For over a decade I’ve had kicking around in my garage’s attic the cases from a couple of old original-style Macintoshes, waiting for just the right project. Fishtank? Nah, been done. Embedded Raspberry Pi and display? Maybe, but not now.
One day, after staring at them stacked in my office, I realized that they had a similar form factor to the classic bullet-top garbage cans with the swinging lid. I could give one of these a new (slightly unceremonious) life as a garbage can!
First, I built a simple box from 1/2″ birch plywood. 9-1/2″ x 9-5/8″ x 14″ tall. That seemed like a good height to go alongside my desk, and the other dimensions matched the base of the Mac. This would be the trash receptacle, and the Mac would be the lid.
I marked where the feet of the Mac would go on the top and drilled 1/4″ deep holes with a Forstner bit to accept them.
The box needed an opening for the trash to go into, so I drilled one-inch holes in the corners of a pattern I drew on the top—it’s easier and more accurate to use a large drill bit to cut a radius than it is using anything else. That done, I cut along each edge to connect the corners.
Plywood edges are rough, so I filled them with joint compound and sanded it all smooth.
With the box done, it was time to work on the Mac itself and figure out how to build a swinging door.
First I took the donor Mac apart. There are two T-15 screws in the recess of the handle. If it weren’t missing its internal parts and frame, there would be a few others around, too.
Trivia note: did you know that computer’s development team all had their signatures molded into the back of this and earlier models? Take a look!
The old 9″ tube of the Mac’s screen was curved, but the 1/8″ black acrylic sheet I planned on using for a door is flat. The gap between the curved bezel and the flat acrylic sheet bugged me, and I needed to close it one way or another. My first plan was to machine the bezel flat, so that the acrylic would sit flush.
I had the acrylic resting on the bezel while I estimated just how much would need to come off and how I would do it, when I pushed down on the center of the acrylic. It bent to perfectly fit!
Aha! Maybe I could soften acrylic in the oven, put it in the bezel, and it would mold itself to shape.
I did some research and found a recommendation that 300° F for 10 minutes per quarter-inch would get it soft enough to bend. I checked frequently after five, and seven minutes ended up getting the sheet just pliable enough. I set it in the bezel and it formed perfectly under its own weight. This was working much better than I had planned! From the front it looked exactly like the original monitor!
I cemented two pieces of 1/2″ thick acrylic to the back of the screen for the hinges to attach to. It was my first time using acrylic cement, and I used a little bit too much. It’s thin and acts on capillary action, so not much is needed at all. I, of course, did use too much and it capillaried (I’m making that a word if it isn’t already) itself right around my clamp and onto the front of the screen, ruining it. Fortunately, I had bought an extra piece and repeated the whole softening and shaping process.
When the cement was dry, I sanded the blocks parallel with the front panel rather than the curve of the screen. Hard to explain, but here’s an illustration:
I cemented the hinges to the screen,
then realized that they were too far inward and hit the case where the screws attached.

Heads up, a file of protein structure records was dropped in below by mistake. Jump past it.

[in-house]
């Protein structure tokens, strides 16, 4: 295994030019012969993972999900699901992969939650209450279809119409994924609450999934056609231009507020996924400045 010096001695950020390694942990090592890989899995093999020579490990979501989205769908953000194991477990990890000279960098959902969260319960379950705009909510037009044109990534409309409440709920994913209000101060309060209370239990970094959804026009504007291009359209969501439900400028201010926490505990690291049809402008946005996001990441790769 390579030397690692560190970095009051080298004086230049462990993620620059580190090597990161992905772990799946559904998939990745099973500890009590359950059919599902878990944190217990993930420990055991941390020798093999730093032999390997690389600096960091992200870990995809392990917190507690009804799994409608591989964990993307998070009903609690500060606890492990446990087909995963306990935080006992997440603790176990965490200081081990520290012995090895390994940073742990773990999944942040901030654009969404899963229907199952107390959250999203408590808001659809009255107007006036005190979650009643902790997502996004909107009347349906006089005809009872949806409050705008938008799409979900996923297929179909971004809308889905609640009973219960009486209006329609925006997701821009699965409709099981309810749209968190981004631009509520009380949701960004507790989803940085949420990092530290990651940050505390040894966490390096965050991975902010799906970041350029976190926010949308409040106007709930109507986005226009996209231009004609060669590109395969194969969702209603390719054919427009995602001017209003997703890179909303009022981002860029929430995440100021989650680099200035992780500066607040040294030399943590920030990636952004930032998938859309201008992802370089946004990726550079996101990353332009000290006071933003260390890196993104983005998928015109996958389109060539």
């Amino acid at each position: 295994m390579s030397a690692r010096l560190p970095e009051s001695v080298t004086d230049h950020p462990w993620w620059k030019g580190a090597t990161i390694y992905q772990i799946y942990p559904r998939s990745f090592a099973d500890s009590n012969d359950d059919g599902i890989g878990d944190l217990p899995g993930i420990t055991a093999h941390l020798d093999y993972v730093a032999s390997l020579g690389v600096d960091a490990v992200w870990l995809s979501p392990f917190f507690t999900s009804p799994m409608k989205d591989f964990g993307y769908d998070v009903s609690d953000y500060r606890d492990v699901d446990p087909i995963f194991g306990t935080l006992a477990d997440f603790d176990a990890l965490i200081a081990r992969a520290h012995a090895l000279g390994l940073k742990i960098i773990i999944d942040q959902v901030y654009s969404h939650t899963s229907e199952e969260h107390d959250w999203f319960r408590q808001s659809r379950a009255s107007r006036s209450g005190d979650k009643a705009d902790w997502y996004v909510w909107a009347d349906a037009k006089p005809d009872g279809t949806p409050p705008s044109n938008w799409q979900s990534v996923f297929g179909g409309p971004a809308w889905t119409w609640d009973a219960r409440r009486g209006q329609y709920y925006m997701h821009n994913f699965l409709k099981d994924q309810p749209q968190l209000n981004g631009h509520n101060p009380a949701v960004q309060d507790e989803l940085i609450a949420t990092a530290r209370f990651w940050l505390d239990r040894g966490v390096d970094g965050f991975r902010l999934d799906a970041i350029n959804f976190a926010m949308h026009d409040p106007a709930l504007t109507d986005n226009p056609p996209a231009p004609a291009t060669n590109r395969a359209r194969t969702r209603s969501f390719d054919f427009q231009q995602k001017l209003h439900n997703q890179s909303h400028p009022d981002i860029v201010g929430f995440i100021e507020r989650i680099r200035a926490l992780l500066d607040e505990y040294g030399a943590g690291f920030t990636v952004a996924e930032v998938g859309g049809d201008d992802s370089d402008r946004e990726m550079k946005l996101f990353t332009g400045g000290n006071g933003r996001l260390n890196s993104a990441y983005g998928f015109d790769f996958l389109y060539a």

With a few seconds on the spindle sander I was able to grind part of the corner for it to fit, while still leaving enough of the hinge to attach.
I glued another block to the front of the case, with a height to match the hinge on the screen, and then glued the hinges. Patience was in short supply that night, though—I was so eager to test the door mechanism that I didn’t wait long enough for it fully dry and ended up popping it off. Whoops.
I hid it out of sight overnight so it could dry, and in the morning it worked!
The only real work left to do now was to cut a hole in the bottom of the computer’s case to match the hole in the bin. I drew the same pattern, then attacked it first with the jigsaw (no good, probably the wrong blade), the router (almost ran away and destroyed it all), a coping saw (too slow—I’m not patient enough), before finally settling on the Dremel tool with a cut-off bit. It melted more than cut, but it worked and the rough edges cleaned up easily with sandpaper.
I took the bottom that I’d cut out to the local hardware store and had them mix up a quart of paint to match.
This ended up as my only regret on the project, because it turns out that the plastic on the bottom of the case that I used as a paint sample wasn’t the same color as the plastic on the side. Being protected on the bottom, it wasn’t exposed to light and so it hadn’t yellowed in the same way as the rest. Not a big deal and you might not even notice if it weren’t pointed out to you, but I’m picky about these things.
When the paint dried, it was done! Time to throw things away!
To quote my friend Kirk in the voice of Steve Jobs: “It holds your trash… and we think you’re going to love it.”
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First created in 1860, the Erlenmeyer flask has come to symbolize chemistry, and by extension science as a whole. I wanted to use that symbol to create an item of functional decor, and what better for that than a lamp, with the relationship between the light bulb and the “aha!” of an idea?
I’ve been going through a moon phase recently (pun absolutely intended), and thought it would be fun to make a wearable or totable that displayed the current state of the moon. There would be a bit of hardware involved, so a purse seemed like the perfect vehicle—you’re already carrying a load of other things, so there’s no harm in the addition of a small battery pack or a pile of LEDs.